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I Directional derivative

  1. Mar 7, 2017 #1
    I know that ##D_{\vec{v}} f = \nabla f \cdot \vec{v}## is the directional derivative. My question is why must the vector ##\vec{v}## be a unit vector? I am sure there is an obvious answer, but my book doesn't really explain it.
     
  2. jcsd
  3. Mar 7, 2017 #2

    fresh_42

    Staff: Mentor

    It doesn't have to be a unit vector. As long as you don't measure things or express them in coordinates, it can be of any length. If you want to measure different things by the same ruler, then you can and should divide it by its length, but the definition doesn't require it. Most authors, however, use the unit vector in their definition.
     
  4. Mar 7, 2017 #3
    Can you elaborate on what would go wrong if I did the multiplication with a non-unit vector? What about ##\vec{v}## being a unit vector allows me to measure things correctly?
     
  5. Mar 7, 2017 #4

    fresh_42

    Staff: Mentor

    If you have a function ##f : \mathbb{R}^n \rightarrow \mathbb{R}## then ##\nabla_v f(x) = \nabla f(x) \cdot v## which gives you a number that depends on the length of ##v##. So if you want to compare the behavior of the directional derivative at different points ##x## and ##y## in a certain direction ##v##, then ##v## should always be the same (of any length). And if you want to compare the behavior at the same point ##x## in different directions ##v## and ##w##, then you should also have the length of them in mind. Depending on what you want to calculate, they don't necessarily have to be of the same length, e.g. the velocity of driving through a curve. But if you only want to know the rate of change, then this is a division by their length.

    It's as always: it depends on what you want to do. Personally I don't see any advantage in the restriction to unit vectors, the limit
    $$
    \nabla_v f(x) = \lim_{h \to 0} \frac{f(x+hv)-f(x)}{h}
    $$
    doesn't need it.

    One can write the entire thing as ##\nabla_v f(x) = f(x+v) - f(x) - r(v)## where the remainder ##r(v)## means: vanishes faster than linear when approaching zero. So instead of saying "faster than linear" one can write ##r(\frac{v}{||v||}) \rightarrow 0## where the "faster than linear" aspect is divided beforehand.
     
    Last edited: Mar 7, 2017
  6. Mar 7, 2017 #5

    jedishrfu

    Staff: Mentor

    The unit vector approach fits well with physics problems which are always focused on measurement of things and since we all know physics is the most important of sciences that pretty much sums it up.
     
  7. Mar 7, 2017 #6

    Math_QED

    User Avatar
    Homework Helper

    That's dangerous thing to say in the math section :P
     
  8. Mar 8, 2017 #7

    LCKurtz

    User Avatar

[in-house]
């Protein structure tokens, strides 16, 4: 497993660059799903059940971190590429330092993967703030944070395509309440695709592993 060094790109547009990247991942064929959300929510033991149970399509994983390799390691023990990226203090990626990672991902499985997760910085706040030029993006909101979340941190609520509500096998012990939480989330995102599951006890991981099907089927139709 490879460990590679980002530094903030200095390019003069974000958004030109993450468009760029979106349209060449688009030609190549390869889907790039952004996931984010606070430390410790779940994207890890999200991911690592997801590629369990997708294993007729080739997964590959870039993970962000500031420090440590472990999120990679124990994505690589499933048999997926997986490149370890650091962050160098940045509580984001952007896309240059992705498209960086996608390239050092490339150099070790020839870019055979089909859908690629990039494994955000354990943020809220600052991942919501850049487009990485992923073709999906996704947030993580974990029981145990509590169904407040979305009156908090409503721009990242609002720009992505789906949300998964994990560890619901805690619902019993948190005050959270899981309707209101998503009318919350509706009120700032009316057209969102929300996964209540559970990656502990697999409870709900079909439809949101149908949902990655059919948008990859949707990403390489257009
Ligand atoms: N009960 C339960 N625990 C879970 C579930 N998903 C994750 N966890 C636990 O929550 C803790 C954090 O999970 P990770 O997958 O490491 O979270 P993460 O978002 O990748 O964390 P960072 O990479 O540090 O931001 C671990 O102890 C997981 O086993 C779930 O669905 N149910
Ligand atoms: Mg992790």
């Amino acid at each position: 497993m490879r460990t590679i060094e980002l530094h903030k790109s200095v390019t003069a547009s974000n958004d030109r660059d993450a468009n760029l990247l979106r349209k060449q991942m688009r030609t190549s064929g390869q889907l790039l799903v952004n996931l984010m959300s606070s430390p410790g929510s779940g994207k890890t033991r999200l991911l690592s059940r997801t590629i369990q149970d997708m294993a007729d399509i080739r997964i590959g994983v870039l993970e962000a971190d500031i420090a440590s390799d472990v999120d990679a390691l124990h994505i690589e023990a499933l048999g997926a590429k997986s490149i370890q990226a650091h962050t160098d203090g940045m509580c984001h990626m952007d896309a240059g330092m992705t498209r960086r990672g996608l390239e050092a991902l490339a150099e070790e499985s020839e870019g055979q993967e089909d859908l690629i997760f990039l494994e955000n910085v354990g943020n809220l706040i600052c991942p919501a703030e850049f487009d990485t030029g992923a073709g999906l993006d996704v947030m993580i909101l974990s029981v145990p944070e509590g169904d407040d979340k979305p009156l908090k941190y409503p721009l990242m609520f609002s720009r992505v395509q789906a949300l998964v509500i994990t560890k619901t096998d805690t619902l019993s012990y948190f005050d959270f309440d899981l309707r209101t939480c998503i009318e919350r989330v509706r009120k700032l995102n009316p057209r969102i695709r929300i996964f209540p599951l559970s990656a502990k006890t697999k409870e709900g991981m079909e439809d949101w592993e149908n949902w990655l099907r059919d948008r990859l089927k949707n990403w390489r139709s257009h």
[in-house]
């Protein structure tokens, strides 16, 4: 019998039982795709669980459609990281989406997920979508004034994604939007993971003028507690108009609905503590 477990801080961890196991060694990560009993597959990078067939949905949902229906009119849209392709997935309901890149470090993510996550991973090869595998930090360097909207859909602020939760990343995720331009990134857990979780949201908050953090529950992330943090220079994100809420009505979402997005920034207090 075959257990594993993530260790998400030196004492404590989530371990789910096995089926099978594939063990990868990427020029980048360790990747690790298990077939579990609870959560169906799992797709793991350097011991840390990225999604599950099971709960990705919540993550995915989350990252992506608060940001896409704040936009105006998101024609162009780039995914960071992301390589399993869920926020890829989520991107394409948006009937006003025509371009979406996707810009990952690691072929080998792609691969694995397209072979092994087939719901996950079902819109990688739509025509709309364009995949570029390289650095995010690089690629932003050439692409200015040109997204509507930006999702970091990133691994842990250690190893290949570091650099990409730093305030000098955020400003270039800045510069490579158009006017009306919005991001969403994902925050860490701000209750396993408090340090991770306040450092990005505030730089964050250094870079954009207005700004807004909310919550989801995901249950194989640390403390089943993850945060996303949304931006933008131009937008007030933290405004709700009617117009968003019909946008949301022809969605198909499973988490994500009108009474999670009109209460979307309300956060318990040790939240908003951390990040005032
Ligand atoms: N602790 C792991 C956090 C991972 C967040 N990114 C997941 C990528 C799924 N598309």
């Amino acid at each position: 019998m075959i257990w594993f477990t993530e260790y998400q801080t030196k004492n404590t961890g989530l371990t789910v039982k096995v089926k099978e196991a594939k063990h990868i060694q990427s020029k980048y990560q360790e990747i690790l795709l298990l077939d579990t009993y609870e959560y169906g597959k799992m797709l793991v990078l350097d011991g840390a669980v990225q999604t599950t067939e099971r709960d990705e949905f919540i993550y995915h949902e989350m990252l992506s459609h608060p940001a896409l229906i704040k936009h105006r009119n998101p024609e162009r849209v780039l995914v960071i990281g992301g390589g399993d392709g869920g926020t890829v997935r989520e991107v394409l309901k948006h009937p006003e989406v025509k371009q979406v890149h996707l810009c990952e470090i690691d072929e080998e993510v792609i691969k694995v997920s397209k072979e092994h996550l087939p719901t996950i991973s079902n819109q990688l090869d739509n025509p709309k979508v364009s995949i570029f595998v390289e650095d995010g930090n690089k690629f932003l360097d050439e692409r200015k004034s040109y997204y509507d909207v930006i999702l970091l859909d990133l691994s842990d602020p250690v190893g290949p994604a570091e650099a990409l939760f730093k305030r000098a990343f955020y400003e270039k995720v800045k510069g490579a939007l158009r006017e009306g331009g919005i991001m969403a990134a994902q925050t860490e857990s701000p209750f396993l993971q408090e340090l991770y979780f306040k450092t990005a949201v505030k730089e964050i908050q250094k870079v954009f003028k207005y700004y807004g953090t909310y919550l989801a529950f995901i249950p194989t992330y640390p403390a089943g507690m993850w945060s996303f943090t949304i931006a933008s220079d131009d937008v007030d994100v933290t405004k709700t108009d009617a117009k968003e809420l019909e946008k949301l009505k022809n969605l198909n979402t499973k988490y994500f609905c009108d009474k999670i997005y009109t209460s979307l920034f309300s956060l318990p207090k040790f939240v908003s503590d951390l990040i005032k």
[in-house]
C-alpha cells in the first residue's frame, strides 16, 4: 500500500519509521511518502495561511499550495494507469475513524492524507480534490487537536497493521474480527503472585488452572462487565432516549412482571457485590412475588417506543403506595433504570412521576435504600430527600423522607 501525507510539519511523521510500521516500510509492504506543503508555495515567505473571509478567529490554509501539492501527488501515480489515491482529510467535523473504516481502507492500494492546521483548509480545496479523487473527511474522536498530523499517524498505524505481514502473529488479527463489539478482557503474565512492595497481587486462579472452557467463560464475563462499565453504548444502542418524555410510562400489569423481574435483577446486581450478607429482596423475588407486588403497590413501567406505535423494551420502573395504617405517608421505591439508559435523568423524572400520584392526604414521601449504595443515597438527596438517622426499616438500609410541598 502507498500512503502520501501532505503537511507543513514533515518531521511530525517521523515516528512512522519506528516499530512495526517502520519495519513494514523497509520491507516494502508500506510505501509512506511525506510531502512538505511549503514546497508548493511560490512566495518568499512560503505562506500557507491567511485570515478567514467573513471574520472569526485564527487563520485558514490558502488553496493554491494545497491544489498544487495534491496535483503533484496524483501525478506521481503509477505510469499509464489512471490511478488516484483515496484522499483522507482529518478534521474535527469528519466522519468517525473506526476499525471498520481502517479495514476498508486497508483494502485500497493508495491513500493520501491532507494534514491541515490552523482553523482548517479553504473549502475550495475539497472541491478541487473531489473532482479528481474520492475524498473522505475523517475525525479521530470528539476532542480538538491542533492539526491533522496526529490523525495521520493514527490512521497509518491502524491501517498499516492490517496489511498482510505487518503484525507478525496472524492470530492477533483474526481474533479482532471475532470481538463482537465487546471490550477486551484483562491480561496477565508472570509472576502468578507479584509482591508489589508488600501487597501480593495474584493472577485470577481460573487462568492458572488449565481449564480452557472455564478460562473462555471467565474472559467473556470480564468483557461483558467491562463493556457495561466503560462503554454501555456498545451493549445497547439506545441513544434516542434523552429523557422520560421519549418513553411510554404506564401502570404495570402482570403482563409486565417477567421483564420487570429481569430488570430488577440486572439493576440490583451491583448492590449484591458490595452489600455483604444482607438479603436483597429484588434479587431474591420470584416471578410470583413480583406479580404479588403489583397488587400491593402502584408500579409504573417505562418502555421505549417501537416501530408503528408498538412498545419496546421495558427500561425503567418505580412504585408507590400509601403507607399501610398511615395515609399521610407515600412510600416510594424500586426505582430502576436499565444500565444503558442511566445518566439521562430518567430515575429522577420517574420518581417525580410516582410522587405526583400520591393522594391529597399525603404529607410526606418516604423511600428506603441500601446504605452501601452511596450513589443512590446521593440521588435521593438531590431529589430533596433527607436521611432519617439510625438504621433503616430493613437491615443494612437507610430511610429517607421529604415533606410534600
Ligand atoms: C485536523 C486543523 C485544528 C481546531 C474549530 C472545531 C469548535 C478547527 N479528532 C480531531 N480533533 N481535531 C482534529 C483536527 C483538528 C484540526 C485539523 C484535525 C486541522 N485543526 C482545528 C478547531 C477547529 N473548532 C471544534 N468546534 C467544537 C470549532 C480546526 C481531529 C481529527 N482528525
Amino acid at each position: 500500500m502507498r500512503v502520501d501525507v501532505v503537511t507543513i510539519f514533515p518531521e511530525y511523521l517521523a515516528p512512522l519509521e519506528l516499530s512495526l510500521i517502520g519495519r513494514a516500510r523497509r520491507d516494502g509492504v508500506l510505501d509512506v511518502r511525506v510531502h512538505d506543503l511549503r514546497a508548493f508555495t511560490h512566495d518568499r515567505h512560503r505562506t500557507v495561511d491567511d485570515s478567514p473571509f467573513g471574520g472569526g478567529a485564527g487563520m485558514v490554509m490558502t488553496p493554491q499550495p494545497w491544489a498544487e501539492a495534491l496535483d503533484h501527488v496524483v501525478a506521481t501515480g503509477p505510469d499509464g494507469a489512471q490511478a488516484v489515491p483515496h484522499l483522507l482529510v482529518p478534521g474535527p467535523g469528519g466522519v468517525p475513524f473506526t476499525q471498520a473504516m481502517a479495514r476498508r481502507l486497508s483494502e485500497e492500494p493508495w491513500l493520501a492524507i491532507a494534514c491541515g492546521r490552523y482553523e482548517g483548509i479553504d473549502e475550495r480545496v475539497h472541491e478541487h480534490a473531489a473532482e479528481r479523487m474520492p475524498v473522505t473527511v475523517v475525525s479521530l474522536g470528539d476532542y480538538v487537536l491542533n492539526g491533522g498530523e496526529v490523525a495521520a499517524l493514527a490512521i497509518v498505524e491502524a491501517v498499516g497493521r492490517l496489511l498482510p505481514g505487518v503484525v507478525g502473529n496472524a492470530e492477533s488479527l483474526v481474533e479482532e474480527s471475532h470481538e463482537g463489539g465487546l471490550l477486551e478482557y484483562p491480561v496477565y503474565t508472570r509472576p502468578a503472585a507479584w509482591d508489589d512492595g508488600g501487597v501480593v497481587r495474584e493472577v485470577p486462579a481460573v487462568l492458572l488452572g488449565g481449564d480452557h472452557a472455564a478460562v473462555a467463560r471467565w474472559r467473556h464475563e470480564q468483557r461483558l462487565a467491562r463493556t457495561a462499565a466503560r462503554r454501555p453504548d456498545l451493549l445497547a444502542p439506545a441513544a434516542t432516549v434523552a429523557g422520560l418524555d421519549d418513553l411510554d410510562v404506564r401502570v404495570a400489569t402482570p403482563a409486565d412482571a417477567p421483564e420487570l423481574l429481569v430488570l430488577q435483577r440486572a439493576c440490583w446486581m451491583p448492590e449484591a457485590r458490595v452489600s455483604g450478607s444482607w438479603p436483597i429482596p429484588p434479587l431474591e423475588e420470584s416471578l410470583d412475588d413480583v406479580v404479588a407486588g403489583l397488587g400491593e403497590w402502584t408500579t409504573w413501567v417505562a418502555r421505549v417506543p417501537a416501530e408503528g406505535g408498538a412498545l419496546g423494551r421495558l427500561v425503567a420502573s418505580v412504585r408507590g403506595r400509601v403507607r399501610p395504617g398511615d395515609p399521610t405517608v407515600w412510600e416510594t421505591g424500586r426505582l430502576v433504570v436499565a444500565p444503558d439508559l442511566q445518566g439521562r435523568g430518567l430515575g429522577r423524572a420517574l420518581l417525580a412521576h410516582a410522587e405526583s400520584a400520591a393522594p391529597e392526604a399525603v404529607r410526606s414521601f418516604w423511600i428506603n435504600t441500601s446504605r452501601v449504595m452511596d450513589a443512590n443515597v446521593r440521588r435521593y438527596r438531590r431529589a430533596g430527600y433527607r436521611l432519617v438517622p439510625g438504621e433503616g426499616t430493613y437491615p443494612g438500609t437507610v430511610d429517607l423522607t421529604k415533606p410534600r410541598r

Science Advisor
    Homework Helper
    Gold Member

    If you choose ##\vec v## to be in the ##x## or ##y## direction, and you want the respective directional derivatives to be ##f_x## and ##f_y##, you need ##\vec v## to be a unit vector. To scale it otherwise in a calculus class seems to me to be very unhelpful.
     
  9. Mar 11, 2017 #8
    It is necessary. Furthermore, said formula is valid when [itex]f[/itex] is differentiable at the point.
     
  10. Mar 12, 2017 #9
    No, it doesn't need to be a unit vector. As you know, given ##f: \mathbb{R}^m \rightarrow \mathbb{R}^n##, then we define its directional derivative at the point ##a \in \mathbb{R}^m## in the direction ##v \in \mathbb{R}^m## by ##D_v f = \frac{d}{dt} \vert_{t = 0} f(a + tv) = \lim\limits_{t \rightarrow 0} \frac{f(a+tv) - f(a)}{t}##, provided this limit exists. As you can see, we are differentiating ##f## along the curve ##a + tv##. If, for example, you decided you wanted to take the directional derivative in the direction of ##2v## then you would have ##D_{2v}f = \frac{d}{dt}\vert_{t=0} f(a + 2tv)##, so we are differentiating the function along the curve ##a + 2tv##. Now what's the difference between the curve ##a + tv## and the curve ##a + 2tv##? The image of both curves are the same, but their velocities are different. The first curve has a velocity of ##v## while the second curve has a velocity of ##2v## (just differentiate both curves with respect to ##t##). So when we take the directional derivative of ##f## along the second curve, you can think of the function ##f## travelling twice as fast as it would along the first curve.

    In fact, the directional derivative operator is linear, so you immediately have ##D_{2v}f = 2D_v f##, which shows that scaling ##v## just scales the directional derivative. So if ##f## travels along the curve ##a + 2tv##, then it is travelling twice as fast as it would along the curve ##a + tv##, which is why we have ##D_{2v} f = 2D_v f##.
     
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